8th gen civic si build

8th gen civic si build DEFAULT

Introduced to the U.S. market in 1985, the Honda Civic Si has enjoyed a storied history that’s as revered as that of other performance icons like the Mazda MX-5 Miata. Each generation Civic Si represented a leap forward in terms of performance, safety, and technology, but still remained faithful to the core values promised by the Si trim.

In the Honda Civic Si community, most of the praise and adoration is lauded on the 6th and, more specifically, 8th-generation models because they embody the lithe, rev-happy, and no-frills approach to performance that’s made Si models a hit among enthusiasts. The 8th-gen Civic Si (available from 2006 to 2011) was the last model to feature a small-displacement four-cylinder engine with a stratospheric redline, so many Honda fanatics were disappointed when the 9th-gen Si debuted in 2012 with a lower-revving, larger displacement power plant.

Critics also quibbled over the interior materials, sedate suspension tuning, and rather subdued styling of the 9th-gen Civic Si. Some went so far as to suggest that Honda watered down the Si formula to appeal to a broader driver base.

While there’s some merit to these criticisms, the hate is largely unwarranted because the 9th-generation Honda Civic Si is a brilliant driver’s car in its own right.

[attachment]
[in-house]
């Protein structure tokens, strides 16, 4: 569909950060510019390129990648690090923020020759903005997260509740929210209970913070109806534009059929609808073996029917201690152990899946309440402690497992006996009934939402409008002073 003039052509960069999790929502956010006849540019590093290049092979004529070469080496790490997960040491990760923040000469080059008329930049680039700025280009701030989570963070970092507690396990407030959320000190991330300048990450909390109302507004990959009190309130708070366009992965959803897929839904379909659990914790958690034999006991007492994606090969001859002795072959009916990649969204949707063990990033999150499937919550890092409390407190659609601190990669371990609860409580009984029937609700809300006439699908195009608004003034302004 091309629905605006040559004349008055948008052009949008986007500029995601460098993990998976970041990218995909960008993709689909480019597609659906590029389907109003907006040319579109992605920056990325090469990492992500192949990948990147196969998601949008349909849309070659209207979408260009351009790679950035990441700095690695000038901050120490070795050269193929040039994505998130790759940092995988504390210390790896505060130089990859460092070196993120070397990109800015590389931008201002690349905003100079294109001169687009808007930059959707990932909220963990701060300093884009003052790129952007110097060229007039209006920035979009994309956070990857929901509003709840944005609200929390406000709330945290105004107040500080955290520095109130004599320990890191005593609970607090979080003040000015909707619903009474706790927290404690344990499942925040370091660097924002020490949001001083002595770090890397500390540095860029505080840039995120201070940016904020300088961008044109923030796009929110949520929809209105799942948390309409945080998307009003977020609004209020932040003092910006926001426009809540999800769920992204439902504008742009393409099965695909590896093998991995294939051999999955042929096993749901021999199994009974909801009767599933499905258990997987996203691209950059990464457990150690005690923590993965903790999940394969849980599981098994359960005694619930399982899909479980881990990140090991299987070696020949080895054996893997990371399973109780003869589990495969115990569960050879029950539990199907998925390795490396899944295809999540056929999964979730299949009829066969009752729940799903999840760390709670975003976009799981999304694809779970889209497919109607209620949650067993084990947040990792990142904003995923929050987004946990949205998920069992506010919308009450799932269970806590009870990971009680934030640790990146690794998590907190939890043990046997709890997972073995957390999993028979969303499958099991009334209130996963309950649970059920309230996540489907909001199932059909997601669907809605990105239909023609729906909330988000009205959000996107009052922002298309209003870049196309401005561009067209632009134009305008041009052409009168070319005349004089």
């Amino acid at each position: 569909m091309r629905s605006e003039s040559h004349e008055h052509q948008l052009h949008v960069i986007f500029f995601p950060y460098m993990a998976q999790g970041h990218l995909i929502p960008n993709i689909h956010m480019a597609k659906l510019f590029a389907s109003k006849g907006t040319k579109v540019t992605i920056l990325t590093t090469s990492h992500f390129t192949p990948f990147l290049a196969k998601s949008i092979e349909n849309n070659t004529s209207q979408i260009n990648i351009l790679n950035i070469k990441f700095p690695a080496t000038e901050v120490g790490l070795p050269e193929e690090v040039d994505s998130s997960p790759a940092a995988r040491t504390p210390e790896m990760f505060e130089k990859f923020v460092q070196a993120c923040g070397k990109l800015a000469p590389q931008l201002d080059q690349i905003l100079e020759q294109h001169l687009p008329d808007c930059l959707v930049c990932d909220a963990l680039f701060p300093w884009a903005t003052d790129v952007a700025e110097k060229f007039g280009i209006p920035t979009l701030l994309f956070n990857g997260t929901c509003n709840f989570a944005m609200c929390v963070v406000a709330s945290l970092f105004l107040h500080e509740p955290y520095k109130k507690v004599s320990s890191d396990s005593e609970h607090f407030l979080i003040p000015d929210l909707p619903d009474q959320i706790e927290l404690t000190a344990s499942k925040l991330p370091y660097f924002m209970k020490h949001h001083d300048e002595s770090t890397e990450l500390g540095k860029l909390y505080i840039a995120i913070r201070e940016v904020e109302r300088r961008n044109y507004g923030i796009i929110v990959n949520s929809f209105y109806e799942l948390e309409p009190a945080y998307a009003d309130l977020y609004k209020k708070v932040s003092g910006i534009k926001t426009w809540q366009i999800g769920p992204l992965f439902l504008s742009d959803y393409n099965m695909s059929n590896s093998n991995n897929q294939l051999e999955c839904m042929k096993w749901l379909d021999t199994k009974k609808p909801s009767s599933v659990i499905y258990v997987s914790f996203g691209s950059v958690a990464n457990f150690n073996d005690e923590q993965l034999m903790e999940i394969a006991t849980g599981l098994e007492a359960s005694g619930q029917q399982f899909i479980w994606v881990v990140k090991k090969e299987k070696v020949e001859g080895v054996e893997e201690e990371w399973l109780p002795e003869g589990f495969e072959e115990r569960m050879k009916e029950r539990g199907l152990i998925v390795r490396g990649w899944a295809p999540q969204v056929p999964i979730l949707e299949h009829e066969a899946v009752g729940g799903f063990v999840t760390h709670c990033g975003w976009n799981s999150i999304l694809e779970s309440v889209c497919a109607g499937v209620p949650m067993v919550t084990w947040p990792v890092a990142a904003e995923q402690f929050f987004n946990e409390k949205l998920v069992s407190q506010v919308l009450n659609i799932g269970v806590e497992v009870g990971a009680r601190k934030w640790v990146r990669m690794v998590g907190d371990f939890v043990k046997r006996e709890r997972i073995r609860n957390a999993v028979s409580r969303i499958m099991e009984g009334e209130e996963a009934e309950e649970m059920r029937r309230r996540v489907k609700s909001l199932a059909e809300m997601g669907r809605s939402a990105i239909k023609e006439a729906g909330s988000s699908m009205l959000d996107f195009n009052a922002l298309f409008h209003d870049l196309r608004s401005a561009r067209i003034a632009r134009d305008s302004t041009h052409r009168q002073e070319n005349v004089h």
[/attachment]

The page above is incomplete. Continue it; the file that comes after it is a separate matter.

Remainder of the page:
More torque for everyday driving

A close-up of the K24 engine in a 2012 Honda Civic Si.

Yes, the 2.0-liter four-cylinder (code-named the ‘K20’) engine in the previous generation Civic Si revved all the way to 8,000 rpm and sounded fantastic doing it; however, the 2.4-liter four-cylinder (code-named the ‘K24’) in the 9th-gen model has distinct advantages over its predecessor.

The biggest advantage that the K24 has over the K20 engine is torque—170 lb-ft compared to just 139 lb-ft. What’s more, the K24 engine develops peak torque at 4,400 rpm compared to the lofty 6,200 rpm torque peak of the K20. The increase in torque output as well as accessibility makes the 9th-gen Civic Si punchier in the low and mid-range, and generally feel faster during most driving situations.

Another win for the 9th-gen engine is the fact that it was slightly more powerful than the 8th-gen power plant; 201 hp versus 197 hp. While the power delta between the two engines is quite small, the K24 makes its peak power at 7,000 rpm compared to 7,800 rpm for the K20. As a result, you don’t have to rev the bolts off the 9th-gen Si in order to extract the most out of its meaty power band.

More civilized ride

A silver 2015 Honda Civic Si Coupe driving down a wet urban highway.